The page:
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Does a thin foreign exchange market lead to destabilizing capital-market speculation in the Asian Crisis countries?

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  • Hong G. Min
  • McDonald, Judith A.

Abstract

The authors investigate how the thinness of foreign-exchange markets causes destabilization speculation, especially when exchange-rate flexibility is increased, as it has been in the countries involved in the Asian crisis. They analyze the impact of this market thinness on the dynamic capital mobility and capital market risk of four countries involved in the Asian crisis: Indonesia, the Republic of Korea, Malaysia, and Thailand. Using the vector-autoregression model, impulse response functions, and variance decomposition, they show that in response to one-standard-deviation shock to interest and exchange rates, the dynamic capital mobility of all four countries decreases in the short run. These shocks also cause the capital market risk of these countries to rise. Since the onset of the Asian crisis, the countries involved responded by raising their interest rates and devaluing their currencies. These measures were intended to stem capital flight from the borrowing countries and to encourage capital inflows. But in an environment of protracted financial sector reform and thin foreign exchange markets, these standard policies did not stabilize capital inflows into these countries. The authors'research supports the view that because standard policies were unable to change institutional investors'(self-fulfilling) expectations and herding behavior, the countries'policies have, in the short run, not been successful. This failure is in large part attributable to the very thin foreign exchange markets in these Asian countries.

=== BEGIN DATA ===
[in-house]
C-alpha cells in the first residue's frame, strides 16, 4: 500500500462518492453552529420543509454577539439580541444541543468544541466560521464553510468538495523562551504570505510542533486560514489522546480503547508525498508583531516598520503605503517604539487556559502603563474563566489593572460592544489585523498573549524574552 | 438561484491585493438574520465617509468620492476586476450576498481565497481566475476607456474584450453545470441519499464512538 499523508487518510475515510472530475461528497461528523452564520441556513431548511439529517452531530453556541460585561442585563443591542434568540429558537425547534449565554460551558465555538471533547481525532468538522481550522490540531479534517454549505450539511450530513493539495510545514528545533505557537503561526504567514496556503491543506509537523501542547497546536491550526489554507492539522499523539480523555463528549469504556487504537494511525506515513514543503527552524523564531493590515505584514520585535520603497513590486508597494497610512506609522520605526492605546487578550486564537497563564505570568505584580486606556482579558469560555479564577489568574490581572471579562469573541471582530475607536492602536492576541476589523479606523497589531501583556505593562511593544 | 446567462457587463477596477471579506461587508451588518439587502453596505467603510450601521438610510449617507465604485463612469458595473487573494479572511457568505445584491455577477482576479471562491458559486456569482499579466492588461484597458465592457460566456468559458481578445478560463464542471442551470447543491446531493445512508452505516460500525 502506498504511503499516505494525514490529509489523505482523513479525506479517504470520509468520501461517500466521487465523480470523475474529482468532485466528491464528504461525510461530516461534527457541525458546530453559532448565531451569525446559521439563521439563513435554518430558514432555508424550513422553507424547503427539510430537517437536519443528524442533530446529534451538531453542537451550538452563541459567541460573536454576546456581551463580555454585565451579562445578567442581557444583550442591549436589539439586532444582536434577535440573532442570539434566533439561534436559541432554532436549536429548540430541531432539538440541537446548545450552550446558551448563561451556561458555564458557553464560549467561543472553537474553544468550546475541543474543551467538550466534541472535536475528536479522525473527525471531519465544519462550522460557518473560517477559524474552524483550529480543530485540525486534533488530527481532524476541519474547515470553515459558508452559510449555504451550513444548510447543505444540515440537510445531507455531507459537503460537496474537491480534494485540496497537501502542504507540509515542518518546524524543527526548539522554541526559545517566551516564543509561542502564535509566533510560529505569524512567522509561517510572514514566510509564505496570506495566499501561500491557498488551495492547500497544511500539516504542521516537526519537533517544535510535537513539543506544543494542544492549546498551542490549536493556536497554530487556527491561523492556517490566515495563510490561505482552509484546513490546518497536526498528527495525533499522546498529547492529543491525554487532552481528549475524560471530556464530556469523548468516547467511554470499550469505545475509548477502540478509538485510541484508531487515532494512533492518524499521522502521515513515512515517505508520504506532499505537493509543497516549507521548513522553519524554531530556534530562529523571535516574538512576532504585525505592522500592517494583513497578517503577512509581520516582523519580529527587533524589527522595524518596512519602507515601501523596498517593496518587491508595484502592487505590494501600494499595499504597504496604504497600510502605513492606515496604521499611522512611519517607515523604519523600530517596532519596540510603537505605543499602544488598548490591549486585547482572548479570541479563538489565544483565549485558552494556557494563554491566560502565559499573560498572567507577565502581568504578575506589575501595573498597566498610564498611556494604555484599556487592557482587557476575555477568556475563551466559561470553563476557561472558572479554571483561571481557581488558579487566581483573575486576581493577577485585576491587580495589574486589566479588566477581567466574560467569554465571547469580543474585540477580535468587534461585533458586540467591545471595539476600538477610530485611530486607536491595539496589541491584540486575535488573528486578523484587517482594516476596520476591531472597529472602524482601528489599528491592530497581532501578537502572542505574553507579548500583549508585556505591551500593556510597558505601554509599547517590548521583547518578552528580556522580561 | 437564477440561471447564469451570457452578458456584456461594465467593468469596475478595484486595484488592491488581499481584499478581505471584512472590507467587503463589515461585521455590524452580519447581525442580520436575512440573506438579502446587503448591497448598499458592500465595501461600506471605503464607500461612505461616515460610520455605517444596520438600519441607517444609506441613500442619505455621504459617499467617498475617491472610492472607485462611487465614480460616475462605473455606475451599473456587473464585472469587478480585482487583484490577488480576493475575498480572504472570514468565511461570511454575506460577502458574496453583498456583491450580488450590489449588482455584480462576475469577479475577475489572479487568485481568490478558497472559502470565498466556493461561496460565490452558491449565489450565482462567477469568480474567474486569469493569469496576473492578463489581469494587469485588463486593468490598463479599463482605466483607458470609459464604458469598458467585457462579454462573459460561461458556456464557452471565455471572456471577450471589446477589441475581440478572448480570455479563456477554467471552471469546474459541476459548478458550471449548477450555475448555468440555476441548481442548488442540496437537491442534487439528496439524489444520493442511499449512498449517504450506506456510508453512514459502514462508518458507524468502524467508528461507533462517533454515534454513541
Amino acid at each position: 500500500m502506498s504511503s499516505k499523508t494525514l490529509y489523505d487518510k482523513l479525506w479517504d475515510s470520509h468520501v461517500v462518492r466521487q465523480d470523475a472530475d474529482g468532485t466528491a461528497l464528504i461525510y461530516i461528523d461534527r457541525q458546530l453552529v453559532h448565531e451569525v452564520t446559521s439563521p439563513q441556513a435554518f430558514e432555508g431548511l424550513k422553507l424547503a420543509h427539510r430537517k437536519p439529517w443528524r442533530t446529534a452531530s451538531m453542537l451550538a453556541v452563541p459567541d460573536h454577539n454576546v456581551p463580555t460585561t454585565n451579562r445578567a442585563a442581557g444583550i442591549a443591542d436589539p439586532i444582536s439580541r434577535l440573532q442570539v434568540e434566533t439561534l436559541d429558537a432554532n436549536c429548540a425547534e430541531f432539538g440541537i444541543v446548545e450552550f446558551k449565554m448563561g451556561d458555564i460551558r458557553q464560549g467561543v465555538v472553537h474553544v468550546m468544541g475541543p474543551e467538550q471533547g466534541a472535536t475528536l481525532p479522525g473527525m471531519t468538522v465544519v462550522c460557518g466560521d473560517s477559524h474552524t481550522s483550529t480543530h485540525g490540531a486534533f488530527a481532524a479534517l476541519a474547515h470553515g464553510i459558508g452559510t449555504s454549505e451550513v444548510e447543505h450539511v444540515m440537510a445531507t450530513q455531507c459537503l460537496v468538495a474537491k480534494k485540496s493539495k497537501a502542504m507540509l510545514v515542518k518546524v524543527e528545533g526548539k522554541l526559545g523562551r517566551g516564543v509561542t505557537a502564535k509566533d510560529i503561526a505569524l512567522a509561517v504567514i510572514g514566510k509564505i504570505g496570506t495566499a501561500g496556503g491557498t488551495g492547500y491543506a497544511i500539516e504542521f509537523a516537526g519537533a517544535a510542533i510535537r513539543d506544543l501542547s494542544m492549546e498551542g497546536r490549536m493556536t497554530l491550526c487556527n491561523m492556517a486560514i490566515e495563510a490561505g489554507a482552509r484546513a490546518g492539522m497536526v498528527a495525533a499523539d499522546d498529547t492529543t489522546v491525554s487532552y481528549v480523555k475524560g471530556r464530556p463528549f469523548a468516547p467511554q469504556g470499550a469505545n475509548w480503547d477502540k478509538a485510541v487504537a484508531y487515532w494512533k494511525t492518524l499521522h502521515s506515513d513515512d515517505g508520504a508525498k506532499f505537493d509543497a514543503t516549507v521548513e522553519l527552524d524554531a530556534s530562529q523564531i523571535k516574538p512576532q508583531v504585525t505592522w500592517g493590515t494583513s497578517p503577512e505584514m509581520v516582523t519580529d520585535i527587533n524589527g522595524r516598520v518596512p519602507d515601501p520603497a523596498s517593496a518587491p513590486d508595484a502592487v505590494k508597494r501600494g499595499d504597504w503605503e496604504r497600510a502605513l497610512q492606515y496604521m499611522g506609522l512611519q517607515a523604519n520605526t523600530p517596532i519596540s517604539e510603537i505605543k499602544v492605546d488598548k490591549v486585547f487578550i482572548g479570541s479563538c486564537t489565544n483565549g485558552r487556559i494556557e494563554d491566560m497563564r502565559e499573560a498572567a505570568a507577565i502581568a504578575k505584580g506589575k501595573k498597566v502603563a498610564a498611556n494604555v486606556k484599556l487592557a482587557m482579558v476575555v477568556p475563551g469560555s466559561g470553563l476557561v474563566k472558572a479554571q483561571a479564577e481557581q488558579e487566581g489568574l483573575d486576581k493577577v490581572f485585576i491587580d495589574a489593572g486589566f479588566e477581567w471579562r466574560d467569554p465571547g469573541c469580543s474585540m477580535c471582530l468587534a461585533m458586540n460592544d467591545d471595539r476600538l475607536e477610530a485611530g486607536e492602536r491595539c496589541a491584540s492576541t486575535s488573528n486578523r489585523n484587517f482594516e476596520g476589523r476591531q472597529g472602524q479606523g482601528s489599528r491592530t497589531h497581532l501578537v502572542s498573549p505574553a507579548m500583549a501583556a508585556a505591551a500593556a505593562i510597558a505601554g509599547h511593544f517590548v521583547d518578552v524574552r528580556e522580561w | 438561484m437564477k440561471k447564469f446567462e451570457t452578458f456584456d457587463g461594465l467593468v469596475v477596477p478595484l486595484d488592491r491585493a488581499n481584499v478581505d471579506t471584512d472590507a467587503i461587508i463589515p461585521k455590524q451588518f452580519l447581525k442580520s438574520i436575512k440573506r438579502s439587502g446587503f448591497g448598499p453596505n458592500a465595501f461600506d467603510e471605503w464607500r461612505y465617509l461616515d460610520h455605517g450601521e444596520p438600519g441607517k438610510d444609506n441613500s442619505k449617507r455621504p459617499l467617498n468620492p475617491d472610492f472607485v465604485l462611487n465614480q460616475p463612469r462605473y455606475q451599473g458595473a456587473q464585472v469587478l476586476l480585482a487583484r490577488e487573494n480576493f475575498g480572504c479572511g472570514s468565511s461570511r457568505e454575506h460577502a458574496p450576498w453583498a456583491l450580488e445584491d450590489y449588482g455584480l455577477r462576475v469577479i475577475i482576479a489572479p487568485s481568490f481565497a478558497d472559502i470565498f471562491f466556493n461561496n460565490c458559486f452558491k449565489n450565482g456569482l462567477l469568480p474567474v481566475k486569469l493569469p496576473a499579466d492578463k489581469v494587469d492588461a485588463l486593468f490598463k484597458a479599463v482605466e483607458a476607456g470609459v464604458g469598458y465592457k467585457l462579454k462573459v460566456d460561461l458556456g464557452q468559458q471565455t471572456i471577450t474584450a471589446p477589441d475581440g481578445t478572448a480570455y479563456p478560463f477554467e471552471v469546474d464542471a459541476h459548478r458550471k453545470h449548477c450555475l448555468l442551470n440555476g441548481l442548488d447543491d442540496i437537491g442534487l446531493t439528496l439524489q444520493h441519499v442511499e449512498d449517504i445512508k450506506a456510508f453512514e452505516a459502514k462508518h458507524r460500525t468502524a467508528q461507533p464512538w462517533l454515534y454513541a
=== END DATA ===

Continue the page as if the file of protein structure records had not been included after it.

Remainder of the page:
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Bibliographic Info

Paper provided by The World Bank in its series Policy Research Working Paper Series with number 2056.

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Date of creation: 28 Feb 1999
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Handle: RePEc:wbk:wbrwps:2056

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Keywords: Fiscal&Monetary Policy; Banks&Banking Reform; Payment Systems&Infrastructure; Economic Theory&Research; Capital Markets and Capital Flows; Banks&Banking Reform; Economic Theory&Research; Macroeconomic Management; International Terrorism&Counterterrorism; Insurance&Risk Mitigation;

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  1. Tim Bollerslev, 1986. "Generalized autoregressive conditional heteroskedasticity," EERI Research Paper Series EERI RP 1986/01, Economics and Econometrics Research Institute (EERI), Brussels.
  2. Lee Scott Redding, 1996. "Noise Traders and Herding Behavior," IMF Working Papers 96/104, International Monetary Fund.
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  7. Hong G. Min, 1998. "Dynamic capita mobility, capital market risk, and exchange rate misalignment : evidence from seven Asian Countries," Policy Research Working Paper Series 2025, The World Bank.
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  13. Grinblatt, Mark & Titman, Sheridan & Wermers, Russ, 1995. "Momentum Investment Strategies, Portfolio Performance, and Herding: A Study of Mutual Fund Behavior," American Economic Review, American Economic Association, vol. 85(5), pages 1088-1105, December.
  14. Imad Moosa & Razzaque Bhatti, 1997. "Are Asian Markets Integrated? Evidence for Six Countries Vis-A-Vis Japan," International Economic Journal, Taylor & Francis Journals, vol. 11(1), pages 51-67.
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